These apps have benefits over other forms of public health tech surveillance: they are more precise than geolocation information and they are voluntary.

The problem is that, unlike geolocation apps, which have nearly 100% penetration with smartphone users, Bluetooth contact tracing apps have about 0% penetration in the US today. Further, these app creators, even governments, don’t seem to have the PR machine to gain meaningful public adoption. In Singapore, for instance, adoption is reportedly only 12% of the population, which is way too low to be very helpful.

A handful of institutions in the world could get appreciable use of Bluetooth contact tracing: telecom and tech companies have big ad budgets and they own the digital real estate on our smartphones.

Which is why the news that Google and Apple are working on a contact tracing app is noteworthy. They have the budget and ability to make their hundreds of millions of Android and iOS users aware of the contact tracing app. They could even go so far as push a notification to the home screen to all users encouraging them to use it.

However, I suspect they won’t push it hard. It would raise alarm bells with many users. Further, as Dan Grover stated a few weeks ago about why US tech companies haven’t been as active as Chinese tech companies in using apps to improve public education and norms related to COVID-19:

Since the post-2016 “techlash”, tech companies in Silicon Valley have acted with a sometimes suffocating sense of caution and unease about their power in the world. They are extremely careful to not do anything that would set off either party or anyone with ideas about regulation. And they seldom use their pixel real estate towards affecting political change.

[Ed.: their puzzling advocacy of Title II “net neutrality” regulation a big exception].

Techlash aside, presumably US companies also aren’t receiving the government pressure Chinese companies are receiving to push public health surveillance apps and information. [Ed.: Bloomberg reports that France and EU officials want the Google-Apple app to relay contact tracing notices to public health officials, not merely to affected users. HT Eli Dourado]

Like most people, I have mixed feelings about how coercive the state and how pushy tech companies should be during this pandemic. A big problem is that we still have only an inkling about how deadly COVID-19 is, how quickly it spreads, and how damaging stay-at-home rules and norms are for the economy. Further, contact-tracing apps still need extensive, laborious home visits and follow-up from public health officials to be effective–something the US has shown little ability to do.

There are other social costs to widespread tech-enabled tracing. Tyler Cowen points out in Bloomberg that contact tracing tech is likely inevitable, but that would leave behind those without smartphones. That’s true, and a major problem for the over-70 crowd, who lack smartphones as a group and are most vulnerable to COVID-19.

Because I predict that Apple and Google won’t push the app hard and I doubt there will be mandates from federal or state officials, I think there’s only a small chance (less than 15%) a contact tracing wireless technology will gain ubiquitous adoption this year (60% penetration, more than 200 million US smartphone users).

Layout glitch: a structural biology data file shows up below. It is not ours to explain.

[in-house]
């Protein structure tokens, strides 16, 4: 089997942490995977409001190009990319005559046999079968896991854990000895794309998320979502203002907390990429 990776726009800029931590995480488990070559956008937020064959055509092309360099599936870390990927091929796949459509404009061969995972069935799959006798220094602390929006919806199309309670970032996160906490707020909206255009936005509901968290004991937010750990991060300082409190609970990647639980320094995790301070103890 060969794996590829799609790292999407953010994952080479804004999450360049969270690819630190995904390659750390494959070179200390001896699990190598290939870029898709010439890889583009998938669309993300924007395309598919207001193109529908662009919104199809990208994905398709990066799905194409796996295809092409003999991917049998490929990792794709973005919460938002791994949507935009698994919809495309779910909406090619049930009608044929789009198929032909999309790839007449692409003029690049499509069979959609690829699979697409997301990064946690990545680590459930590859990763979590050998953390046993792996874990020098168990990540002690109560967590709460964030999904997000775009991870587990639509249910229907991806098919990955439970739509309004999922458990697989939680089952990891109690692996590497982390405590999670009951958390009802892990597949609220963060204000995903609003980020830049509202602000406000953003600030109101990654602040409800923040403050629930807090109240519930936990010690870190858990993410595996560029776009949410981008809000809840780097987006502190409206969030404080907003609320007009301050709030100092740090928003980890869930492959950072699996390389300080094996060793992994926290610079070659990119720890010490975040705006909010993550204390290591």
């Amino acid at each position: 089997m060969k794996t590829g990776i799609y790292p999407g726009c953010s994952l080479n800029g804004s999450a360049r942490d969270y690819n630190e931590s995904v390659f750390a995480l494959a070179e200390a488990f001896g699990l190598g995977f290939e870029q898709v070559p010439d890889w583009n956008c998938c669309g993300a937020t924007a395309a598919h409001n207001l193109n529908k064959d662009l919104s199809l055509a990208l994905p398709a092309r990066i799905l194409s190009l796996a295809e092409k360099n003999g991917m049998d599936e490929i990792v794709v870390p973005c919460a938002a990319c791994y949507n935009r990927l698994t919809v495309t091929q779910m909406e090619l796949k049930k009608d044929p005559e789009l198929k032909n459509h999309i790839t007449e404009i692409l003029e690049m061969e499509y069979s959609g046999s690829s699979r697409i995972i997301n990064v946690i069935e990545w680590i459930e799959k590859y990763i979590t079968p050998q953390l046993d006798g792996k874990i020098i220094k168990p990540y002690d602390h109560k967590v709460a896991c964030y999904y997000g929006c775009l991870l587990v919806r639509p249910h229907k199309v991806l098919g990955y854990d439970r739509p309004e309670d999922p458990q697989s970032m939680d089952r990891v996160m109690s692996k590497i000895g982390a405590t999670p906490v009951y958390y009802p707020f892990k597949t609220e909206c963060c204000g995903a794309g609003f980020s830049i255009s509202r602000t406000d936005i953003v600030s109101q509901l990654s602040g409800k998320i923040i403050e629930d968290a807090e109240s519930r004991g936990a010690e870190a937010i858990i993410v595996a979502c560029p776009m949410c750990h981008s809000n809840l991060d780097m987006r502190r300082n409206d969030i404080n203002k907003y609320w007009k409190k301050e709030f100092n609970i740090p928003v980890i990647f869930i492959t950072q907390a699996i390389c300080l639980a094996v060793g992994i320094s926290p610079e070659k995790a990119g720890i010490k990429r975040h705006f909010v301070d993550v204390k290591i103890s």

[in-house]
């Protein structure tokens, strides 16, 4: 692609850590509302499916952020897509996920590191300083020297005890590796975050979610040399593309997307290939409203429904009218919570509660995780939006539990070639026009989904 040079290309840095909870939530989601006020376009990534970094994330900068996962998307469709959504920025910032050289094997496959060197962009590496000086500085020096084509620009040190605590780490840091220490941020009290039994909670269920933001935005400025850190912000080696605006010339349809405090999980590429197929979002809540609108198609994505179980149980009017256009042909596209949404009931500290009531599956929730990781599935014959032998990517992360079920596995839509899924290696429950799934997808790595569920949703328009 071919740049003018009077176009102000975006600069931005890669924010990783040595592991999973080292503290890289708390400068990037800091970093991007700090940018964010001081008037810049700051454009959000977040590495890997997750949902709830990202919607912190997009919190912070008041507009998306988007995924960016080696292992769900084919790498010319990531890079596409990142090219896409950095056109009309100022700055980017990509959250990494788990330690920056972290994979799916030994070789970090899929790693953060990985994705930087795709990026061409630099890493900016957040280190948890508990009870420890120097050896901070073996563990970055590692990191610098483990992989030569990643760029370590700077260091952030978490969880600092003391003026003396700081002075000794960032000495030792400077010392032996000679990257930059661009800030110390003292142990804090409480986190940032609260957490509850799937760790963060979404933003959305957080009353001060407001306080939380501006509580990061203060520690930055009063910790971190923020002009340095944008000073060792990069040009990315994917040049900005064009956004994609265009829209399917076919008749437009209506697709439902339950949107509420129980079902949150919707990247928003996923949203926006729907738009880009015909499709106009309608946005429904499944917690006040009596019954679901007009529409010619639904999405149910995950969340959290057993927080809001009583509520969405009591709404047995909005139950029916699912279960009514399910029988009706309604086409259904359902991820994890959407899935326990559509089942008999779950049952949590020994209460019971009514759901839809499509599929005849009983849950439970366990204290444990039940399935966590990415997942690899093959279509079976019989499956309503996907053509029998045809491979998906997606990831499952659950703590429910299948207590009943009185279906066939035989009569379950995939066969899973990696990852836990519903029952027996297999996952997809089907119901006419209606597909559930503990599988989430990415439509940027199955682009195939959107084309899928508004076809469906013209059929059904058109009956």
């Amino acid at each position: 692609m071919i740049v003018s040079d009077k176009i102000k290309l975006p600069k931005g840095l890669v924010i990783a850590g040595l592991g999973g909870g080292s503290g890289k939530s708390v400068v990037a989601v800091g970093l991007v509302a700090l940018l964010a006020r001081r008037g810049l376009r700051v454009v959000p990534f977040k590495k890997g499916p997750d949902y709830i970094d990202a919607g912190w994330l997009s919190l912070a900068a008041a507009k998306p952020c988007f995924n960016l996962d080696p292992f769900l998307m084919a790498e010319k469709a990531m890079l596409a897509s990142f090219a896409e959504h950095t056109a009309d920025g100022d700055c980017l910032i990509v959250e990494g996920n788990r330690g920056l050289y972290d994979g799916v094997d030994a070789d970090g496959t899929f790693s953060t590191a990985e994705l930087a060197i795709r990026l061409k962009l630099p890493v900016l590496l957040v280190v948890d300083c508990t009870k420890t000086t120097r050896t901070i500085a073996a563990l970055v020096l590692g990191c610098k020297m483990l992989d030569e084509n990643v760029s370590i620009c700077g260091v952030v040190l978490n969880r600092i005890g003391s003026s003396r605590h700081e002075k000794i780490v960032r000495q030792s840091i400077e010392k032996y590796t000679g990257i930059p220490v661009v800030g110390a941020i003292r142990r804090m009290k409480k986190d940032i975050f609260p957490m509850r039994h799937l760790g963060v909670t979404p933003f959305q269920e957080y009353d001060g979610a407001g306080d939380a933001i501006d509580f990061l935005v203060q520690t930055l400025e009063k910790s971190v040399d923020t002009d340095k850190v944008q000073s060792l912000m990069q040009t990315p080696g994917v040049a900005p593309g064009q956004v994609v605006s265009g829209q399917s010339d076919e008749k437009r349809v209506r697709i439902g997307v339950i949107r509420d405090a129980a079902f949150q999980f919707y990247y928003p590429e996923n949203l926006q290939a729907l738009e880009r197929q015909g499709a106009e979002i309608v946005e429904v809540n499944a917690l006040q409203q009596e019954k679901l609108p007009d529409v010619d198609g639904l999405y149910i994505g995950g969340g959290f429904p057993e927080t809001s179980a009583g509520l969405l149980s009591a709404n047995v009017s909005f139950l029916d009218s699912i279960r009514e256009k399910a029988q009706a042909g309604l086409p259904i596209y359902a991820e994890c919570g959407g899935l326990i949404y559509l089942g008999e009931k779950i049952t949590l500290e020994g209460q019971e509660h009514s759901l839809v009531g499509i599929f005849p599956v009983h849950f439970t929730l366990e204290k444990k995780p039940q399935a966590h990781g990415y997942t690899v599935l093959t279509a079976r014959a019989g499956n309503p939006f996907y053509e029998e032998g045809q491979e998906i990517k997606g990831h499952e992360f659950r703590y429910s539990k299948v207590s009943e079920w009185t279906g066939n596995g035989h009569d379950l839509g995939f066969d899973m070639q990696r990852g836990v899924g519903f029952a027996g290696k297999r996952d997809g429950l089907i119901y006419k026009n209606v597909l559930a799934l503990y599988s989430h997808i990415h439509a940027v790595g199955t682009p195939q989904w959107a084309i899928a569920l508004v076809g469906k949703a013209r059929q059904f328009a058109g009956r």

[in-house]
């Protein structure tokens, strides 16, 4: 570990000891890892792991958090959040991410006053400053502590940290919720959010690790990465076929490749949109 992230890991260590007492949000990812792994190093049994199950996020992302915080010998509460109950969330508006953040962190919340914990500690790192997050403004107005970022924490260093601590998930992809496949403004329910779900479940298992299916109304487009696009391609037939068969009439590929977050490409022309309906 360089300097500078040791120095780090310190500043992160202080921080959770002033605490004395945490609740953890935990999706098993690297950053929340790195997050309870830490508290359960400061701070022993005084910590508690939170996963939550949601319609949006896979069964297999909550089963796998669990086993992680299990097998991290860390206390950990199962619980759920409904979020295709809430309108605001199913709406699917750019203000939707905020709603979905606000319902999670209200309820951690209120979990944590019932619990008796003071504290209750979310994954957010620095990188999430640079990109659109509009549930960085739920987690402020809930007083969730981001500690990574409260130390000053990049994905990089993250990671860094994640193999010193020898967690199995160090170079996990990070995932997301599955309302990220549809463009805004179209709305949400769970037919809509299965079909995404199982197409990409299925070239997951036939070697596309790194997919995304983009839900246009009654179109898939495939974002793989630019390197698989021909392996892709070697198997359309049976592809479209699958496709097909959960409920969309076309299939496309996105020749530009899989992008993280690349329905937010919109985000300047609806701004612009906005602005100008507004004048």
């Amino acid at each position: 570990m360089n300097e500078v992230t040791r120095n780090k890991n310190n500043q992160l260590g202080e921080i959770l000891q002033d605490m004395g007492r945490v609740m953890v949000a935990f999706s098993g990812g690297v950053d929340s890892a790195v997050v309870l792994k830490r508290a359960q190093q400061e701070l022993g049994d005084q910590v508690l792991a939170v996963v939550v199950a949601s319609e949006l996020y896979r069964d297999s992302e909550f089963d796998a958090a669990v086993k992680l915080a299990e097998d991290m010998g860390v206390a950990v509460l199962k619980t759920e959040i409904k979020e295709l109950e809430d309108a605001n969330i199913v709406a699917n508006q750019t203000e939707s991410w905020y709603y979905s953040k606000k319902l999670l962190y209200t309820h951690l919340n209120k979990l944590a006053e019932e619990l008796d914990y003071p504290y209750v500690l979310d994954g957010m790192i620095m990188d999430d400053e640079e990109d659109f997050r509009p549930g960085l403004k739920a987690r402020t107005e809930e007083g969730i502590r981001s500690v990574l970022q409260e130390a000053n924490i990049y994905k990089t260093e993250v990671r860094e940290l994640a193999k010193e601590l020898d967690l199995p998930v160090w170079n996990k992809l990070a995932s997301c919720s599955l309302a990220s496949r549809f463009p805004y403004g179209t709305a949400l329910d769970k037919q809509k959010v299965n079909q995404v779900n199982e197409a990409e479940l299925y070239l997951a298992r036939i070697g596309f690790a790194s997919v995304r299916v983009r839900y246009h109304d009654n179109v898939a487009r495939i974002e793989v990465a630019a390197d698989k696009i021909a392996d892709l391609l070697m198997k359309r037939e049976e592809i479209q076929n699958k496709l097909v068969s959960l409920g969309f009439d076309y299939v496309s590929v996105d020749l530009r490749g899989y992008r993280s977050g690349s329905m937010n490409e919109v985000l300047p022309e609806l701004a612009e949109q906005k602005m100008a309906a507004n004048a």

Assessment: A Bluetooth app could protect privacy while, if volunteered, giving public health officials useful information for contact tracing. However, absent aggressive pushes from governments or tech companies, it’s unlikely there will be enough users to significantly help.

Health Passport

The chances of mass Bluetooth app use would increase if the underlying tech or API is used to create a “health passport” or “immunity passport”–a near-realtime medical certification that someone will not infect others. Politico reported on April 10 that Dr. Anthony Fauci, the White House point man on the pandemic, said the immunity passport idea “has merit.”

It’s not clear what limits Apple and Google will put on their API but most APIs can be customized by other businesses and users. The Bluetooth app and API could feed into a health passport app, showing at a glance whether you are infected or you’d been near someone infected recently.

For the venues like churches and gyms and operators like airlines and cruise ships that need high trust from participants and customers, on the spot testing via blood test or temperature taking or Bluetooth app will likely gain traction. 

There are the beginnings of a health passport in China with QR codes and individual risk classifications from public health officials. Particularly for airlines, which is a favored industry in most nations, there could be public pressure and widespread adoption of a digital health passport. Emirates Airlines and the Dubai Health Authority, for instance, last week required all passengers on a flight to Tunisia to take a COVID-19 blood test before boarding. Results came in 10 minutes.

Assessment: A health passport integrates several types of data into a single interface. The complexity makes widespread use unlikely but it could gain voluntary adoption by certain industries and populations (business travelers, tourists, nursing home residents).


In short, tech could help with quarantine enforcement and contact tracing, but there are thorny questions of privacy norms and it’s not clear US health officials have the ability to do the home visits and phone calls to detect spread and enforce quarantines. All of these technologies have issues (privacy or penetration or testing) and there are many unknowns about transmission and risk. The question is how far tech companies, federal and state law officials, the American public, and judges are prepared to go.